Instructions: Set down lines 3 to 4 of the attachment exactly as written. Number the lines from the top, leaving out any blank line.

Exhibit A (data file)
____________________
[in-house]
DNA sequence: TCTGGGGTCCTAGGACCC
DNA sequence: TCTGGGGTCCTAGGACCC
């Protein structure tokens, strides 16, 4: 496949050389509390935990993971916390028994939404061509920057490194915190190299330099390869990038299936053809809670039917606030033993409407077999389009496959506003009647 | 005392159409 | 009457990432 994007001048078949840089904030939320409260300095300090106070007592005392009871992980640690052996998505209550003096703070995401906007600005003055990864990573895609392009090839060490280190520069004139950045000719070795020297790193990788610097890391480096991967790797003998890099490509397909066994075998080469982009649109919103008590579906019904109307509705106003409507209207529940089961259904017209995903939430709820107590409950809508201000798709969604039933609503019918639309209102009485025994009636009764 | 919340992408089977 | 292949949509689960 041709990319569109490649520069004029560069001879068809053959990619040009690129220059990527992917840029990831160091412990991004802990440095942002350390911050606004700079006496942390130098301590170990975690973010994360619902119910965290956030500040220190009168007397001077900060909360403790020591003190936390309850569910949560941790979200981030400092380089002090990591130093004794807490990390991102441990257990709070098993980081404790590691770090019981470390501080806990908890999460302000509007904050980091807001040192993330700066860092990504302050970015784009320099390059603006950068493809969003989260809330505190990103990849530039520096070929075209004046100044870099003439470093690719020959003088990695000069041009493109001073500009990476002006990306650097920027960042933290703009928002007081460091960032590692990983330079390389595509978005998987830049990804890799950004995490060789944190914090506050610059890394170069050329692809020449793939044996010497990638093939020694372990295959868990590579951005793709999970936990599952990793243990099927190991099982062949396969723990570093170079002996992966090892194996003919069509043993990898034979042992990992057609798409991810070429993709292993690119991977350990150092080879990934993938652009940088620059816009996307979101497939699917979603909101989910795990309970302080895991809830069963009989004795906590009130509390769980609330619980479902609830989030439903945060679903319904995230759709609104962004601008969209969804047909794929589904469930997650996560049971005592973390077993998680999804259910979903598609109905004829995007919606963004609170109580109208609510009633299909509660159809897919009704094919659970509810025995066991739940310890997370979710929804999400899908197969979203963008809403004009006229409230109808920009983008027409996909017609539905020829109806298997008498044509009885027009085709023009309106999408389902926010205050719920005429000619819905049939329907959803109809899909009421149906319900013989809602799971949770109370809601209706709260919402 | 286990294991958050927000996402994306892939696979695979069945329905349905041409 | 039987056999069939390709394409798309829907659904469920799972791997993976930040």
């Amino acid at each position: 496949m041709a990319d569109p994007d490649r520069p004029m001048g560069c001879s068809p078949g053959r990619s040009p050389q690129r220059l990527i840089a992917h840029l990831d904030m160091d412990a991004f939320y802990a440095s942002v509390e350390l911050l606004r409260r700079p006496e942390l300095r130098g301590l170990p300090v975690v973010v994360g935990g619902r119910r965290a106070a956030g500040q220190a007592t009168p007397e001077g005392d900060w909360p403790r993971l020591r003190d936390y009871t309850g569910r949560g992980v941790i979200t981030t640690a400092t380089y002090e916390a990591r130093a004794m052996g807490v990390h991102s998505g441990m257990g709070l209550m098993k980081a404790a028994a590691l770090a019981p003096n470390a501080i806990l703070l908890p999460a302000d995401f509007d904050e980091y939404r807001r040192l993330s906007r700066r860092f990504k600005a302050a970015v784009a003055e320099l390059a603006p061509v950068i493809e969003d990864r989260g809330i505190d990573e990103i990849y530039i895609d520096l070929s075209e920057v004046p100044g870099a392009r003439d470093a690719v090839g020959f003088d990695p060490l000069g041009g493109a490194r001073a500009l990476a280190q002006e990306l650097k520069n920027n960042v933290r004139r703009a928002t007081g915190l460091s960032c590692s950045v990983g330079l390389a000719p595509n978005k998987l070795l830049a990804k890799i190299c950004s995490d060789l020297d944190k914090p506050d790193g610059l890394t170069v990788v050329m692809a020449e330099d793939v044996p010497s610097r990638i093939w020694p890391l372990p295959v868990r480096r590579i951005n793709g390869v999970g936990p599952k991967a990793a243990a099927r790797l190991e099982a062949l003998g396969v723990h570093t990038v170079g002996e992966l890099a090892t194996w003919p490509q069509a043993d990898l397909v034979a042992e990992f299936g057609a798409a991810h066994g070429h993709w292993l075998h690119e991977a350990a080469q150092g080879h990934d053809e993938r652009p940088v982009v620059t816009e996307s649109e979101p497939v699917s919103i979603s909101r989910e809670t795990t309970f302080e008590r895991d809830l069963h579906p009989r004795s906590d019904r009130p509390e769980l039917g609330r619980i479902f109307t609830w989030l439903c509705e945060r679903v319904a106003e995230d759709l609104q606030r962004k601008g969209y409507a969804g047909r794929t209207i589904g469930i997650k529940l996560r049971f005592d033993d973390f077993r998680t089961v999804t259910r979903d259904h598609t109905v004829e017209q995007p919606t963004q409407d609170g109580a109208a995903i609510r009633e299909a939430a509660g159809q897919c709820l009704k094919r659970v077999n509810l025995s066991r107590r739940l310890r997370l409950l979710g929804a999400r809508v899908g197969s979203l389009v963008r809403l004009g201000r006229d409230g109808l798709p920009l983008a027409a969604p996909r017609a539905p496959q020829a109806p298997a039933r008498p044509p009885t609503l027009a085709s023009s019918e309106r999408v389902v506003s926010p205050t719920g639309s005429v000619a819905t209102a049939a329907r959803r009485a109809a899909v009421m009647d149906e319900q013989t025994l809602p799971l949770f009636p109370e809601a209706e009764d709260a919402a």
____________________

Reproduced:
DNA sequence: TCTGGGGTCCTAGGACCC
């Protein structure tokens, strides 16, 4: 496949050389509390935990993971916390028994939404061509920057490194915190190299330099390869990038299936053809809670039917606030033993409407077999389009496959506003009647 | 005392159409 | 009457990432 994007001048078949840089904030939320409260300095300090106070007592005392009871992980640690052996998505209550003096703070995401906007600005003055990864990573895609392009090839060490280190520069004139950045000719070795020297790193990788610097890391480096991967790797003998890099490509397909066994075998080469982009649109919103008590579906019904109307509705106003409507209207529940089961259904017209995903939430709820107590409950809508201000798709969604039933609503019918639309209102009485025994009636009764 | 919340992408089977 | 292949949509689960 041709990319569109490649520069004029560069001879068809053959990619040009690129220059990527992917840029990831160091412990991004802990440095942002350390911050606004700079006496942390130098301590170990975690973010994360619902119910965290956030500040220190009168007397001077900060909360403790020591003190936390309850569910949560941790979200981030400092380089002090990591130093004794807490990390991102441990257990709070098993980081404790590691770090019981470390501080806990908890999460302000509007904050980091807001040192993330700066860092990504302050970015784009320099390059603006950068493809969003989260809330505190990103990849530039520096070929075209004046100044870099003439470093690719020959003088990695000069041009493109001073500009990476002006990306650097920027960042933290703009928002007081460091960032590692990983330079390389595509978005998987830049990804890799950004995490060789944190914090506050610059890394170069050329692809020449793939044996010497990638093939020694372990295959868990590579951005793709999970936990599952990793243990099927190991099982062949396969723990570093170079002996992966090892194996003919069509043993990898034979042992990992057609798409991810070429993709292993690119991977350990150092080879990934993938652009940088620059816009996307979101497939699917979603909101989910795990309970302080895991809830069963009989004795906590009130509390769980609330619980479902609830989030439903945060679903319904995230759709609104962004601008969209969804047909794929589904469930997650996560049971005592973390077993998680999804259910979903598609109905004829995007919606963004609170109580109208609510009633299909509660159809897919009704094919659970509810025995066991739940310890997370979710929804999400899908197969979203963008809403004009006229409230109808920009983008027409996909017609539905020829109806298997008498044509009885027009085709023009309106999408389902926010205050719920005429000619819905049939329907959803109809899909009421149906319900013989809602799971949770109370809601209706709260919402 | 286990294991958050927000996402994306892939696979695979069945329905349905041409 | 039987056999069939390709394409798309829907659904469920799972791997993976930040």